Emerging from the discussion was the conviction that relationship lies at the heart of how this can be done. If partnership is to be real, then it will be underpinned by a relationship of trust. This means (obviously) that the contract is not what makes a partnership really work - although a bad contract can wreck it. Thus the contract's role, in reality, is to define outcomes, to lessen the likelihood of things going wrong, and to address what happens when something does go wrong.
Trust is a moral term. As I form a view about whether or not I will choose to trust someone, I am making (at least in part) a moral judgement about their character and likely behaviour -based on my perceptions. I may form a low view, and still choose to trust them, but I'm making a moral assessment, none the less. The same applies to organisations. The obvious, and non-controversial, conclusion is that business has a moral dimension. I note, though, that relationship, necessitating the forming of moral judgements, is desirable, and a key for success in sourcing.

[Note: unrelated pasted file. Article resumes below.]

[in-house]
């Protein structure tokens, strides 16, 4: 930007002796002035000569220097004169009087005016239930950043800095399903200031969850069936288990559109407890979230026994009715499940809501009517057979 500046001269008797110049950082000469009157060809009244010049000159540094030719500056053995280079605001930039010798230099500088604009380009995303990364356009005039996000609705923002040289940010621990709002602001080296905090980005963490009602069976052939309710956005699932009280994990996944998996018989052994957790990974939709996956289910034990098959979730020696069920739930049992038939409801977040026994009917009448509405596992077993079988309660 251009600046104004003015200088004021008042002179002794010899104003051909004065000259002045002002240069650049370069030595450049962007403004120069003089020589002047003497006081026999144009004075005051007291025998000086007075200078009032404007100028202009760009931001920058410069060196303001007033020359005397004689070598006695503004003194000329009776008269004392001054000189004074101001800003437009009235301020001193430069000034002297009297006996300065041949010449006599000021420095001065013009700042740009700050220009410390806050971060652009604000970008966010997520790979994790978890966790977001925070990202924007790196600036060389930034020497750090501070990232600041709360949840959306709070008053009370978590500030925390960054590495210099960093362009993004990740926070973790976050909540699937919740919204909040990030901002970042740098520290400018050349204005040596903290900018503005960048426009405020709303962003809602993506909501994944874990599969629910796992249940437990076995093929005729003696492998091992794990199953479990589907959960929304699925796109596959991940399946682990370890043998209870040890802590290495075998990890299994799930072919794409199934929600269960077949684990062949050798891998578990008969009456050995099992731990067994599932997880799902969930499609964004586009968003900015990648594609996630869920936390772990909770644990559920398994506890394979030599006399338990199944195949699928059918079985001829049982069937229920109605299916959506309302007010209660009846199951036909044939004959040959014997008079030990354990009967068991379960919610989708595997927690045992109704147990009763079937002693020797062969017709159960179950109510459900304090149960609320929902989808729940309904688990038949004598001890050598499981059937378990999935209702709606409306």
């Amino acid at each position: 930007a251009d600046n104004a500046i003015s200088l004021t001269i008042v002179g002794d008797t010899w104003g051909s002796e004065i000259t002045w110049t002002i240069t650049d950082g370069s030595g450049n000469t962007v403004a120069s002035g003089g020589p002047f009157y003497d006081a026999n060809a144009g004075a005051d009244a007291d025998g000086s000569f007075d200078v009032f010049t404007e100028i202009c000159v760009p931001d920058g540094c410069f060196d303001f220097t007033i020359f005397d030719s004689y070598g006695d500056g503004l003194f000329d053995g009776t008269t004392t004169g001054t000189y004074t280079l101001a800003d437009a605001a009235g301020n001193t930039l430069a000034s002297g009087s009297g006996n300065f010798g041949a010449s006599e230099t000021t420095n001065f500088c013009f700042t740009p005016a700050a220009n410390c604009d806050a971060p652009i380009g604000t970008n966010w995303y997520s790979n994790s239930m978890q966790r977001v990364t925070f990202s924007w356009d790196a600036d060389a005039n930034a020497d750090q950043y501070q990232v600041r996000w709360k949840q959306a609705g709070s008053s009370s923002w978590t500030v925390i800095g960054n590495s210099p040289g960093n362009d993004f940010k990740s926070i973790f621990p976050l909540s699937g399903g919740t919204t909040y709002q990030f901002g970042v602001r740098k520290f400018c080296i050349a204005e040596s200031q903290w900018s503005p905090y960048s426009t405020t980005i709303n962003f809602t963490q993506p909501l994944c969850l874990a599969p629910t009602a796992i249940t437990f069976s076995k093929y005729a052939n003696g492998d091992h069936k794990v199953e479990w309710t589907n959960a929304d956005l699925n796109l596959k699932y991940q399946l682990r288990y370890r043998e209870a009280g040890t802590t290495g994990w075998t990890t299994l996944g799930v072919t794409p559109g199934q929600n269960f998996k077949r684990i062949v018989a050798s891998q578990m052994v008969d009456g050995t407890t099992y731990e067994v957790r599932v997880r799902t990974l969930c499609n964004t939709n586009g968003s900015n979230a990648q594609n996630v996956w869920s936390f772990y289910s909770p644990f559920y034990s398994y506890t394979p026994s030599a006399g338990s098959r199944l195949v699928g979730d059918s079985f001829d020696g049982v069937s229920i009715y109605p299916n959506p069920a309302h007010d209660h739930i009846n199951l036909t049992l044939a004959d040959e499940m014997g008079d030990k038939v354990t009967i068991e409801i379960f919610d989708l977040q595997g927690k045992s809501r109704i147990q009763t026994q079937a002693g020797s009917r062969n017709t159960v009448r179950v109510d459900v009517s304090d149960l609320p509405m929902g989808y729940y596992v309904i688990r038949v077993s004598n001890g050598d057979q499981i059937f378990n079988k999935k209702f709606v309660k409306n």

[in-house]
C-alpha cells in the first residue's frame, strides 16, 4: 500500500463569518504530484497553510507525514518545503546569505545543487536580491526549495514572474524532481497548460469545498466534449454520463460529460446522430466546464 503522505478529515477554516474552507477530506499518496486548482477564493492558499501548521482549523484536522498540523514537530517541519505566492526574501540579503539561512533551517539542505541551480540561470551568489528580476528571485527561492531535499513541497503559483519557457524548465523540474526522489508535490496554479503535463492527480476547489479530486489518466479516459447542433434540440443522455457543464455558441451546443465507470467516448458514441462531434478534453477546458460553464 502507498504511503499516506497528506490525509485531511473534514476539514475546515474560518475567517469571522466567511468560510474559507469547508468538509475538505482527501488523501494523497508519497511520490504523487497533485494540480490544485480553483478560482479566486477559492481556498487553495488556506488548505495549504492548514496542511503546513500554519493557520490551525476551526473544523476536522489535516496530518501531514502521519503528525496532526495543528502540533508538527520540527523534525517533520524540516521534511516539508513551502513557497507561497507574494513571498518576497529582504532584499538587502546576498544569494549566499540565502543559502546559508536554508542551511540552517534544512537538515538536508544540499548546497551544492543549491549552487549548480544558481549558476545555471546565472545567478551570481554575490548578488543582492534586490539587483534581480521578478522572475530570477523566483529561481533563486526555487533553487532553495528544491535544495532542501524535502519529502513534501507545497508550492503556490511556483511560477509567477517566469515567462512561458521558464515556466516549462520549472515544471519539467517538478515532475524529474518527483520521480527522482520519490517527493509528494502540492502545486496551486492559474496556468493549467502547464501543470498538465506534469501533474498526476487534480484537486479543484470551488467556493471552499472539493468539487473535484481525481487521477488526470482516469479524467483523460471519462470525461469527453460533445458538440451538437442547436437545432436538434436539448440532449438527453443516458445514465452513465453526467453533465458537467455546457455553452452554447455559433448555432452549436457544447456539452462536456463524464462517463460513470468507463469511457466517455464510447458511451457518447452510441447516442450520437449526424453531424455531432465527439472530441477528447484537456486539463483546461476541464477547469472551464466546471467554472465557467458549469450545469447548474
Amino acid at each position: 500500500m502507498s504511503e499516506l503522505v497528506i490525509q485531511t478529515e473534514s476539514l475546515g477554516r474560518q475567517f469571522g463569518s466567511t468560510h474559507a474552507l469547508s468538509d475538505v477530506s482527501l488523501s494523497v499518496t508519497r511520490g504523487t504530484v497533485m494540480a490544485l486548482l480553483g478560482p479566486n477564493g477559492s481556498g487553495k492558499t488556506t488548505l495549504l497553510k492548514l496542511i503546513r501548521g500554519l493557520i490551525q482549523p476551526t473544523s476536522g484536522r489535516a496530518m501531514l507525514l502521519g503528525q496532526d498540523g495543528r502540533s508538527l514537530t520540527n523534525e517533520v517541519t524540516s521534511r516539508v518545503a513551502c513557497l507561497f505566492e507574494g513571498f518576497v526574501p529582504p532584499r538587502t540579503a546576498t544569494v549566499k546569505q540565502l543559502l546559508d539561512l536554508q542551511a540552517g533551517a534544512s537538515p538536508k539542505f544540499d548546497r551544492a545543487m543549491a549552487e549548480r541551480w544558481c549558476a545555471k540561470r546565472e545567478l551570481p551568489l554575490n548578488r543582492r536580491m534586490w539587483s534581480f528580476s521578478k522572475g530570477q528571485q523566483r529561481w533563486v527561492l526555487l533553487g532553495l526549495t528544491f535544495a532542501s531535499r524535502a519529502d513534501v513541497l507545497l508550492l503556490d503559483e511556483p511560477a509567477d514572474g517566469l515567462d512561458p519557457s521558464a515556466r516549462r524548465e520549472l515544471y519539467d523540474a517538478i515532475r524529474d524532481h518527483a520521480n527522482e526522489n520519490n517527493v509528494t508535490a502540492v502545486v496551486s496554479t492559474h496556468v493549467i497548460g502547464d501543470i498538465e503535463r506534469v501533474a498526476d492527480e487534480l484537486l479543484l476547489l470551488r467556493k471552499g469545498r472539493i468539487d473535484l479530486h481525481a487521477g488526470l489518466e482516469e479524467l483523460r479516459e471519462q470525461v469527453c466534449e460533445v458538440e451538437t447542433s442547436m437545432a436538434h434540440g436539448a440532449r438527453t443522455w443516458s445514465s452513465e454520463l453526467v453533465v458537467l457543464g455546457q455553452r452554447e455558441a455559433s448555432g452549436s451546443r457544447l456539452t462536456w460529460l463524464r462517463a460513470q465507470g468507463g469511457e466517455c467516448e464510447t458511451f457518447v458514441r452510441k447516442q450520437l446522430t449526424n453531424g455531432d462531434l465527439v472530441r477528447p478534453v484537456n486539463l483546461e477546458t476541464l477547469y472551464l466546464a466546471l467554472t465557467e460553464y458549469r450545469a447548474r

At a bit of a tangent, admittedly, this resonates with questions about the nature of law. I suggested that sourcing contracts are there to stop things going wrong, and to address the situation if they do. That's a classic view of what laws are for - and one that relies on agreement re right and wrong (or on the ability of one group to impose their view on the whole). I find it interesting that we seem increasingly to be passing laws to enable behaviour, rather than restrain it (eg The Human Fertilisation & Embryology Act of 2008) - and we're doing so in areas where agreement is far from uniform. That troubles me.